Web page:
By Kristi Willis
Illustration by Hillary Weber-Gale
One of the joys of traveling is discovering the tastes that are unique to a specific place. Whether it’s stumbling upon a bounty of crisp, sweet apples at a fall farmers market in Cambridge, Massachusetts, or being greeted by grilled Pacific oysters on the docks of San Juan Island, Washington, there is true pleasure in being able to savor the indigenous flavors of that place at that moment.
Of course, getting past the chain restaurants and tourist traps to find the true local gems can take a little work; a bit of research before the trip can mean the difference between a meal to remember for years and a forgettable plate in the hotel restaurant.
Travel sites often provide a list of places that cater to tourists and may not have the authentic quality desired. Instead, search the local newspaper’s website for favored dining spots that might be out of the main tourist districts and for upcoming food festivals—a convenient way to taste a variety of local food in one place.
If the city is one of approximately 65 with an Edible Communities publication, search their website for local markets, restaurants and food artisans. Perusing a few back issues online provides a quick introduction to food trends in that area as well as background about the restaurants and food artisans who are working with area farms.
Websites like eatwellguide.org curate information about local, sustainable and organic markets, restaurants and food artisans in the U.S. and Canada—making it easy to find off-the-beaten-path recommendations. The site also offers a searchable database, as well as featured guides for states, high-profile cities and key regions. Users can also create their own personal guides by adding their picks to online notebooks that can be downloaded as pdf files.
And before heading out for international travel, explore the native cuisine online to help demystify unfamiliar dishes. Austin veteran bloggers Rachel and Logan Cooper documented their recent fourteen-month trip exploring the food cultures of South America, Africa and Asia for Go Find Food, an iPhone app due out in early 2013, on their blog, bootsintheoven.com.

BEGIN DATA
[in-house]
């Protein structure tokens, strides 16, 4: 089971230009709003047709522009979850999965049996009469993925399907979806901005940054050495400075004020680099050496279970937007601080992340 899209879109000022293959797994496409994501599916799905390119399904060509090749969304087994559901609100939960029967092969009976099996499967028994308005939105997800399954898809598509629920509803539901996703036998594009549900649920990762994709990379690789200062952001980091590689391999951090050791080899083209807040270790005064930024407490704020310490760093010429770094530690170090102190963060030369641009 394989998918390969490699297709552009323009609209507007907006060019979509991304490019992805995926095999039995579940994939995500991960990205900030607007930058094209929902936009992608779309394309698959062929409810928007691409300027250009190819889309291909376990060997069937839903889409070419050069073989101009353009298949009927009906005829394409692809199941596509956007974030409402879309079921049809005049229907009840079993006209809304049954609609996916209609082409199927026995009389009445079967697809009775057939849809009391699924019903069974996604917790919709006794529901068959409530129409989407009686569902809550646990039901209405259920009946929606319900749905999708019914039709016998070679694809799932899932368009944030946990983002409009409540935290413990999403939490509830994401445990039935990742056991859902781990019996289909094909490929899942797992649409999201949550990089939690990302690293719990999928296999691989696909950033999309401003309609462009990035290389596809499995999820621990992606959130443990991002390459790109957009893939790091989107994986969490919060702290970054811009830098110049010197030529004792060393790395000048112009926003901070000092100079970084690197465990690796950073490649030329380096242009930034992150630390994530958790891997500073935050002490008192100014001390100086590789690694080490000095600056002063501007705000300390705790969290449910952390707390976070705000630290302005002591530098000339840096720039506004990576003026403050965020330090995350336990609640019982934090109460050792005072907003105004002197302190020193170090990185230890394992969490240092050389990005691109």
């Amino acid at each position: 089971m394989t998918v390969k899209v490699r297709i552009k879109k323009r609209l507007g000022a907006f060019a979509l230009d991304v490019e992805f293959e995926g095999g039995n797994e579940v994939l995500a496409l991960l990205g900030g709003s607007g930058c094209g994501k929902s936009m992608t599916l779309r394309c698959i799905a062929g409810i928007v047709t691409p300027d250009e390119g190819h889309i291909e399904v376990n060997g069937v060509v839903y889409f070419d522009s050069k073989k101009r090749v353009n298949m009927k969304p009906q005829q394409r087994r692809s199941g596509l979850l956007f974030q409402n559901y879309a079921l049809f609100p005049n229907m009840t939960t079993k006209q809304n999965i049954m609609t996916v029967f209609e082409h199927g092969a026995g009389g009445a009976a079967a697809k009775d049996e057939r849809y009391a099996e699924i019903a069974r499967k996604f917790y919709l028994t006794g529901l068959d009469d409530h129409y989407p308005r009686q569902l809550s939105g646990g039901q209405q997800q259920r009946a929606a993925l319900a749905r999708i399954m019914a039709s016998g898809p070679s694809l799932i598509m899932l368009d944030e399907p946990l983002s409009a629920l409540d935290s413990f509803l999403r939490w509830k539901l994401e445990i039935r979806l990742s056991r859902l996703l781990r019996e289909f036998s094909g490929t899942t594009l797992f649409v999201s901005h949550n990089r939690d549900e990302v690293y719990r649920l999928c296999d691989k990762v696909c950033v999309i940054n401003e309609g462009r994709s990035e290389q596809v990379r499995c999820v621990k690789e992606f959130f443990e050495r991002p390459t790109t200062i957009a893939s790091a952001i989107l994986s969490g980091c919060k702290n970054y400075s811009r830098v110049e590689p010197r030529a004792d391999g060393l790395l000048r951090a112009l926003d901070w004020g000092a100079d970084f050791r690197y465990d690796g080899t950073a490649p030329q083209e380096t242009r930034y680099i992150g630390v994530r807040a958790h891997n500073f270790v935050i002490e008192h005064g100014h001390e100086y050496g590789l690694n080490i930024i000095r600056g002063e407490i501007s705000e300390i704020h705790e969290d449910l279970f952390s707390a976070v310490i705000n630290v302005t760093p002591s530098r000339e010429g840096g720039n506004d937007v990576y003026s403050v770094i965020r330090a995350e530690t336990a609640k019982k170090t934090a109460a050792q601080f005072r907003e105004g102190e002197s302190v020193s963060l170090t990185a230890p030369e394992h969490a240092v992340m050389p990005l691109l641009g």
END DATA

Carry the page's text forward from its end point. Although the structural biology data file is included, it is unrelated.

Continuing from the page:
Andrew Zimmern, host of the Travel Channel’s Bizarre Foods, travels the globe to learn about different food cultures. He suggests trusting your gut, being curious and forcing yourself to explore by renting an apartment rather than staying in a hotel.
“When you get out of the hotel, it forces you to learn the city and discover new things,” says Zimmern. “That’s how you find the neighborhood bistro and practice the language. It forces you to ask questions.”
Exploring the markets is another good way to learn about the local food culture. Zimmern suggests looking for the markets frequented by locals, not the larger tourist markets—opting for the Sant Antoni market in Barcelona over La Boqueria, for example, or the University District Farmers Market in Seattle rather than Pike Place.
While shopping, don’t hesitate to ask about unfamiliar ingredients, how to cook things or for other food and restaurant recommendations. While buying lamb at the market in Paris, Zimmern learned from the butcher where to get the best roasted potatoes to make a perfect pairing for dinner.
If you do opt for the hotel or resort, don’t settle for hotel fare, which is often a limited example of local cuisine or an expensive version of American food. Zimmern suggests asking the hotel staff for advice on where to dine. On a recent trip to Puerto Rico, he asked the driver to take him where he would go with his family on a Sunday night and says, “It was the best meal we had that trip.”
On the last night of the same trip, Zimmern asked the chefs at his resort if they would be willing to cook a local meal rather than the standard resort menu, which was surprisingly lacking in local dishes. “The chefs at the restaurant were so excited,” Zimmern says, but they also questioned whether Zimmern’s family really wanted to eat what the locals eat. “That’s exactly what we wanted,” Zimmern says, and his family shared a lovely meal of roasted baby pig, yucca and avocado salad with a few other families they’d met during their trip—all for the same price as a standard meal at the hotel.
Of course, being a TV celebrity isn’t necessary to have an amazing food journey. Armed with a healthy curiosity and a willingness to stumble a little on the way, anyone can create enduring food memories that rival that breathtaking hike through the forest or the stunning view from the Eiffel Tower.